In an article published in the AFR today (9 October 2019) COSBOA CEO Peter Strong noted that the system is now proven to be too complicated when the likes of Wesfarmers, Bunnings and the ABC can’t get it right and have to pay millions of dollars to employees who have been underpaid.
Mr Strong stated “to hear the Fair Work Ombudsman now aggressively target businesses who self-regulate and admit to underpayment and undertake remedial action is concerning. The fact that the system is so complicated that even large expert teams cannot get it right is not a reason for the regulator to target directors and boards who have acted constructively and honestly but is a reason to demand the system be simplified. (See note below)”
COSBOA commends the approach by the Industrial Relations Minister Christian Porter to systematically update the workplace relations system and make it work for both workers and employers, particularly small business employers. Mr Porter recently stated that the government will, step by step, identify and resolve the problems that currently exist by engaging with the business community and with unions. We in the world of small business just want the system to be less complicated and easy to understand for us and our employees. We should all want compliance to be easy.
The winners from a simplified system will be everyone except for those who deliberately rort the system. The rorters will find it more difficult to trick employees and more difficult to dodge the regulator.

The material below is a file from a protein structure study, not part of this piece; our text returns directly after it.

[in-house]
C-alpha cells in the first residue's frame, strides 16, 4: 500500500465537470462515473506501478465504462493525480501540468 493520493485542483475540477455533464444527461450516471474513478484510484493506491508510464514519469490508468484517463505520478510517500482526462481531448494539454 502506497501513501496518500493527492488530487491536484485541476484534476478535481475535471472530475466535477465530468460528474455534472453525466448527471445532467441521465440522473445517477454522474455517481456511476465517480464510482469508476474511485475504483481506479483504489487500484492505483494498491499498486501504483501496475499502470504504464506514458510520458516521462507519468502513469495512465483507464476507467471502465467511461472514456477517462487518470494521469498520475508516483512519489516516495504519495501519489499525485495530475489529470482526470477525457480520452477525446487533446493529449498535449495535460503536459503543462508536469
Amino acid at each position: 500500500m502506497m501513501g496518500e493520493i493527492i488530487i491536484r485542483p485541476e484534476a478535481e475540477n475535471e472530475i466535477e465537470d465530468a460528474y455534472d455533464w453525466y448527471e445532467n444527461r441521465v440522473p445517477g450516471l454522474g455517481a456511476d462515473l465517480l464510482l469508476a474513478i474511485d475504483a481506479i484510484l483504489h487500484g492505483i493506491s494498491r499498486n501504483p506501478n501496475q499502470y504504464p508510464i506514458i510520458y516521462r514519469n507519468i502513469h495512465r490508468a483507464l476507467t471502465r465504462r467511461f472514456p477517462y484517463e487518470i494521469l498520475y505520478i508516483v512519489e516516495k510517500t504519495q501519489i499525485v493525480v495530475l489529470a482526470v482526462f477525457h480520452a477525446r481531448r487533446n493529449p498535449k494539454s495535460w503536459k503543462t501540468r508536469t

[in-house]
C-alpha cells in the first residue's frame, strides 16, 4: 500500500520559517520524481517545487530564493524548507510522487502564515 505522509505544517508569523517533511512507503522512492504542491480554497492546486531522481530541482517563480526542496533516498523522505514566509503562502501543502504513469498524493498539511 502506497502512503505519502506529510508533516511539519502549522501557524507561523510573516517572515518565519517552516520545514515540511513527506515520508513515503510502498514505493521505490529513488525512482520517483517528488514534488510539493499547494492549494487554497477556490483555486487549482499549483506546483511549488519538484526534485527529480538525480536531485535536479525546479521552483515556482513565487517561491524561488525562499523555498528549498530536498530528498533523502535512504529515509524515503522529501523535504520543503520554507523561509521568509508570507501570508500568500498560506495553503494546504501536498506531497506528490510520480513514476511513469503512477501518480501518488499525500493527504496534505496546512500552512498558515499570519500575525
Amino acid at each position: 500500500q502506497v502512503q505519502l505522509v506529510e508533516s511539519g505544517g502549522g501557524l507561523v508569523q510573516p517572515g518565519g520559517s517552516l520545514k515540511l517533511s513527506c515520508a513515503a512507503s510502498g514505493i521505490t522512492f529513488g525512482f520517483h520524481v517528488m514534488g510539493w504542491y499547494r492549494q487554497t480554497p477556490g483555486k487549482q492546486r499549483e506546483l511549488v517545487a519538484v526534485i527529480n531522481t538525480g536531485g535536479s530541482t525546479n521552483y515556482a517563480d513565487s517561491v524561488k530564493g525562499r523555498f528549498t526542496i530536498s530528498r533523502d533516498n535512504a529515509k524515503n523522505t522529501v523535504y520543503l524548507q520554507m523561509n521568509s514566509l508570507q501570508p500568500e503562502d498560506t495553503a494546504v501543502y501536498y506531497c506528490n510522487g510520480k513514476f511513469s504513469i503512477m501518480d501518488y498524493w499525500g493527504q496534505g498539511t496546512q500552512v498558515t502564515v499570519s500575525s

The regulator should be praising those businesses who self-diagnose and then constructively fix the mistake and compensate those affected. The FWO can then can spend more time targeting those who are deliberate in their underpayments.
It should be noted that the law firm Maurice Blackburn has also underpaid workers and those who call for jail for underpayments should ask which Maurice Blackburn partner will go to jail?
Note: The FWO has signaled that self-disclosure will no longer be enoughwhen it comes to wage underpayment. The ombudsman has stated that as a minimum, the business will be required to enter into court-enforceable undertakings, which will involve multi-year external audit plans, training programs, contrition payments and a condition to publicly apologise to the community. Businesses that don’t cooperate could face litigation.
COSBOA: It would be easier and fairer to make the system simpler rather than punish those who do the right thing. This approach sends the wrong message to honest transparent businesses.